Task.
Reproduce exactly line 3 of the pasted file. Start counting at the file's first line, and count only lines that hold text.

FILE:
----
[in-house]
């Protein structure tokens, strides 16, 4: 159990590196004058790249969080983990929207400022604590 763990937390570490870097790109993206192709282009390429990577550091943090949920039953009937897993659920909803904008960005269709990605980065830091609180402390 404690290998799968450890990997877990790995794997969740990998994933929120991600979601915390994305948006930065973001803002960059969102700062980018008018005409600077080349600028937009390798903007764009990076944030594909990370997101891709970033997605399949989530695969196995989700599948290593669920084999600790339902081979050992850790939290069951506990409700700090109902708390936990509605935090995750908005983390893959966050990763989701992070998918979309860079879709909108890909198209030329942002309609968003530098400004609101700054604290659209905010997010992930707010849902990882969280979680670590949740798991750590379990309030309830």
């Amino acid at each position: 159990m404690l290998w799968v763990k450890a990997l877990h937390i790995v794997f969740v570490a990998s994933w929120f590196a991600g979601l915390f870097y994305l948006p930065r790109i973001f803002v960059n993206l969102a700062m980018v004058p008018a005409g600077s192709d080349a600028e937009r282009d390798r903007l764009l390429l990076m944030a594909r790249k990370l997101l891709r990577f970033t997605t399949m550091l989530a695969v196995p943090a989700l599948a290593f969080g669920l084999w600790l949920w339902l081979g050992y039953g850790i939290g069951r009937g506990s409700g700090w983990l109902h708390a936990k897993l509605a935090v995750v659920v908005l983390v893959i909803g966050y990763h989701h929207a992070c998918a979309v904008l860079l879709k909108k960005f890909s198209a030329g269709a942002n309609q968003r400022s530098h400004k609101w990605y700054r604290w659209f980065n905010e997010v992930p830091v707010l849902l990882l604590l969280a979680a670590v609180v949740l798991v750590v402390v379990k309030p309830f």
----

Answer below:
């Amino acid at each position: 159990m404690l290998w799968v763990k450890a990997l877990h937390i790995v794997f969740v570490a990998s994933w929120f590196a991600g979601l915390f870097y994305l948006p930065r790109i973001f803002v960059n993206l969102a700062m980018v004058p008018a005409g600077s192709d080349a600028e937009r282009d390798r903007l764009l390429l990076m944030a594909r790249k990370l997101l891709r990577f970033t997605t399949m550091l989530a695969v196995p943090a989700l599948a290593f969080g669920l084999w600790l949920w339902l081979g050992y039953g850790i939290g069951r009937g506990s409700g700090w983990l109902h708390a936990k897993l509605a935090v995750v659920v908005l983390v893959i909803g966050y990763h989701h929207a992070c998918a979309v904008l860079l879709k909108k960005f890909s198209a030329g269709a942002n309609q968003r400022s530098h400004k609101w990605y700054r604290w659209f980065n905010e997010v992930p830091v707010l849902l990882l604590l969280a979680a670590v609180v949740l798991v750590v402390v379990k309030p309830f």